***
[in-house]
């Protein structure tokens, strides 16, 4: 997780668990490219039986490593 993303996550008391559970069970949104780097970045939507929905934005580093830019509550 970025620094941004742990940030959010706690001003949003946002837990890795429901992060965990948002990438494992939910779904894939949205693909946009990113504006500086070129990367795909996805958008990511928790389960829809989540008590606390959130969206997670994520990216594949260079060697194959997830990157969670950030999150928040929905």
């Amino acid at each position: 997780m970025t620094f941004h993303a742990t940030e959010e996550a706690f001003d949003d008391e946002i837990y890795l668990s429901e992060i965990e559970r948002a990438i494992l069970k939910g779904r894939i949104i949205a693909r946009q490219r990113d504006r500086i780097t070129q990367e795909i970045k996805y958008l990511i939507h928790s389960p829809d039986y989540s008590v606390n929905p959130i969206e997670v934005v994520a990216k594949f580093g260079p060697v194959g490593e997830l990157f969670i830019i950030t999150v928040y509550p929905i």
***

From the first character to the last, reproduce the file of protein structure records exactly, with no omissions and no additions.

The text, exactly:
[in-house]
């Protein structure tokens, strides 16, 4: 997780668990490219039986490593 993303996550008391559970069970949104780097970045939507929905934005580093830019509550 970025620094941004742990940030959010706690001003949003946002837990890795429901992060965990948002990438494992939910779904894939949205693909946009990113504006500086070129990367795909996805958008990511928790389960829809989540008590606390959130969206997670994520990216594949260079060697194959997830990157969670950030999150928040929905």
């Amino acid at each position: 997780m970025t620094f941004h993303a742990t940030e959010e996550a706690f001003d949003d008391e946002i837990y890795l668990s429901e992060i965990e559970r948002a990438i494992l069970k939910g779904r894939i949104i949205a693909r946009q490219r990113d504006r500086i780097t070129q990367e795909i970045k996805y958008l990511i939507h928790s389960p829809d039986y989540s008590v606390n929905p959130i969206e997670v934005v994520a990216k594949f580093g260079p060697v194959g490593e997830l990157f969670i830019i950030t999150v928040y509550p929905i």